Greeks are living beyond their means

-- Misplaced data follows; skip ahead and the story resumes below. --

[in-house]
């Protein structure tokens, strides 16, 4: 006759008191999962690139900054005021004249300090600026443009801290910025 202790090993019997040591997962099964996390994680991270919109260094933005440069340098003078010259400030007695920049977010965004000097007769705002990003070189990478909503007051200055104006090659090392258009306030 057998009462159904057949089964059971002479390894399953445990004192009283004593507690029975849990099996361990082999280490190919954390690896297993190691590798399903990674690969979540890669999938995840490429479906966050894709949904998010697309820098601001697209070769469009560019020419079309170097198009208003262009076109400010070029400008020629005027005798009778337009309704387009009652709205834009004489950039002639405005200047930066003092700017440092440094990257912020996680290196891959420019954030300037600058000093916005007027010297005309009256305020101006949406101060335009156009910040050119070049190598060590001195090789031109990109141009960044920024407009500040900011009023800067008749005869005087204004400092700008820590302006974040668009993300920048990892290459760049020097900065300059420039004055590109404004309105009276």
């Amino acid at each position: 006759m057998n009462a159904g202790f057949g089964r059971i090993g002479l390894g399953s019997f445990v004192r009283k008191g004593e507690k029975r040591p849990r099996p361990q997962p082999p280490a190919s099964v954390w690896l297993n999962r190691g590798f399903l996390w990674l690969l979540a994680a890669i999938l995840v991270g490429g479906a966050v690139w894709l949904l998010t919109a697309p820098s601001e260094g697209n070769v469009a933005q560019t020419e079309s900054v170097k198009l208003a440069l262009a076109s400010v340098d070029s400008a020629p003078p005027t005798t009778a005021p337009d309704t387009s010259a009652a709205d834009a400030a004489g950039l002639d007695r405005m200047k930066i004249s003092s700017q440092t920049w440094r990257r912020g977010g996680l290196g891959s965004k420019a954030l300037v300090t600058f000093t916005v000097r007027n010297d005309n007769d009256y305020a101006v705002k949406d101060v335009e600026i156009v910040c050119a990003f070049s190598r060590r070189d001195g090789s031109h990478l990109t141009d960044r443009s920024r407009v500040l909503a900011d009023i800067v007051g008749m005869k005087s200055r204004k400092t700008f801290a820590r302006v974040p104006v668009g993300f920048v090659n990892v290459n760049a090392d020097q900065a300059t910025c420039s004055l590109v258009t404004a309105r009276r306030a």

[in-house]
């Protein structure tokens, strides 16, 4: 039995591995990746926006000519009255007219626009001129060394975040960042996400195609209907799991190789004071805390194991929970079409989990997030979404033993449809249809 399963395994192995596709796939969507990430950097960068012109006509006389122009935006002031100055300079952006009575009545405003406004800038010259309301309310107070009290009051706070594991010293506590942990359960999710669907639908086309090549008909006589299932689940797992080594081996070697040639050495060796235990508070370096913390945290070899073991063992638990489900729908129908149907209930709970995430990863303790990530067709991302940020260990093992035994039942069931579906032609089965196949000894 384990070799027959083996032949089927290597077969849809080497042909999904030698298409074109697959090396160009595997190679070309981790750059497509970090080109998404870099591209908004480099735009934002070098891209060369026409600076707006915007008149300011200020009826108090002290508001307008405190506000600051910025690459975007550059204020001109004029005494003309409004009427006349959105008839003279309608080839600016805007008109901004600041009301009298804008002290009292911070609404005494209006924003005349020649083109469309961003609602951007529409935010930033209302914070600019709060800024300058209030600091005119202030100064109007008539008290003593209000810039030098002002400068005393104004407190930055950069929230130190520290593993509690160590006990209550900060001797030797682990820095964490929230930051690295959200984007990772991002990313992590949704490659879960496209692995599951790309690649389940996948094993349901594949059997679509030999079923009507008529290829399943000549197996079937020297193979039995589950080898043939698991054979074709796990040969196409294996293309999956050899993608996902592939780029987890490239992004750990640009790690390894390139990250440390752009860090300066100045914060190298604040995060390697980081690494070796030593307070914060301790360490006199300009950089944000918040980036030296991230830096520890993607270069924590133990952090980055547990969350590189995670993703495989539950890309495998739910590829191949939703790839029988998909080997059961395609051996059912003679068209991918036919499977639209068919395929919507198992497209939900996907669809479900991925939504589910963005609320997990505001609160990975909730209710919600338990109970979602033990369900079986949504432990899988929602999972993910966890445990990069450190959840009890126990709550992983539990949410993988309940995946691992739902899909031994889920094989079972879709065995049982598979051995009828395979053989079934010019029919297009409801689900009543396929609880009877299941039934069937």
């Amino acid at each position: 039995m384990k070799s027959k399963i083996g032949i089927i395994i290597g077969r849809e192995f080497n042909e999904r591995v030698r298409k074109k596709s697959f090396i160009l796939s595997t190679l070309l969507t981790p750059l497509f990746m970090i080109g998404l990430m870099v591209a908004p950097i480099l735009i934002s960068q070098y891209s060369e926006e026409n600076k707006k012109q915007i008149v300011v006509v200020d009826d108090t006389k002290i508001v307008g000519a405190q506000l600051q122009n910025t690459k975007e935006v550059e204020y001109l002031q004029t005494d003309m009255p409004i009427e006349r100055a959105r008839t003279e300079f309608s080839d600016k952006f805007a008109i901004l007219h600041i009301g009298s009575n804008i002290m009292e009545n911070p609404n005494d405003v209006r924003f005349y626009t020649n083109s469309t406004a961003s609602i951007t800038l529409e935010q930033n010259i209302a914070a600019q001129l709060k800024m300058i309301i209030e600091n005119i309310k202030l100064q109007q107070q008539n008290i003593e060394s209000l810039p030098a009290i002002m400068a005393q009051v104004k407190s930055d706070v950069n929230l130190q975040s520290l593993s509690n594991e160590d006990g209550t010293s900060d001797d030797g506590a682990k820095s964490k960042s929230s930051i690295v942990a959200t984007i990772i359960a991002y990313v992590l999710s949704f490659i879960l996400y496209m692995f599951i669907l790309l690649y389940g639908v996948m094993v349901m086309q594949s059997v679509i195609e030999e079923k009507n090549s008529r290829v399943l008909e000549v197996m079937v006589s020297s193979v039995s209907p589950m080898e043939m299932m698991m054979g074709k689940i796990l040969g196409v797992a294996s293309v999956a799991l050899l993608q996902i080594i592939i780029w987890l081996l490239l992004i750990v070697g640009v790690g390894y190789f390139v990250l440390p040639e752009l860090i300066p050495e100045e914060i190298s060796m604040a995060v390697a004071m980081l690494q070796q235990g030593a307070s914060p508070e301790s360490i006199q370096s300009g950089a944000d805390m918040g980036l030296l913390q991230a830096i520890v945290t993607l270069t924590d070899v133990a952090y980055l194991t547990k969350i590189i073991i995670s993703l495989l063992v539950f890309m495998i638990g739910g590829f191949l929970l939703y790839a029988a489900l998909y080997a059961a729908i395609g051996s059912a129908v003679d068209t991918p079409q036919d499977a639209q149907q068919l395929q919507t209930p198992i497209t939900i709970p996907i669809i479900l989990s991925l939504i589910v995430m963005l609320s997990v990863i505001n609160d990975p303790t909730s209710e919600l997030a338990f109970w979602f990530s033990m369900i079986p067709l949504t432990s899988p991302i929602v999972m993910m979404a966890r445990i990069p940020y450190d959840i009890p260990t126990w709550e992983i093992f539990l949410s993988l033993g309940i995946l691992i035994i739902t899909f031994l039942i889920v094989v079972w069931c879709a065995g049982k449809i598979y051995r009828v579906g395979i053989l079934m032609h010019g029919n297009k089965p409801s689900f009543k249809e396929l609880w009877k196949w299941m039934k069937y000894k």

How much do average Greeks earn? How much do they spend and on what? Do they spend more on basic necessities than their European counterparts? Basically, how do they live? A recent examination of 2002 tax returns and data published by Eurostat turns up some interesting, if not always promising, findings. Greeks earn little and spend a lot and what’s more, much of this spending is on basic goods and services that are mostly covered by the state in other EU countries. In Greece, sectors such as healthcare and education absorb a significant part of the family budget, placing an unbearable burden on households and making their ability to meet daily costs all the more difficult. Greeks spend a large chunk of their paltry annual income on goods that in other countries are provided by the state. What’s more, the discrepancy between wages in Greece and those in other EU member states is huge (the average income in Greece is 18,900 euros a year, while in other EU countries it is 28,600 euros), making these expenses all the more intolerable.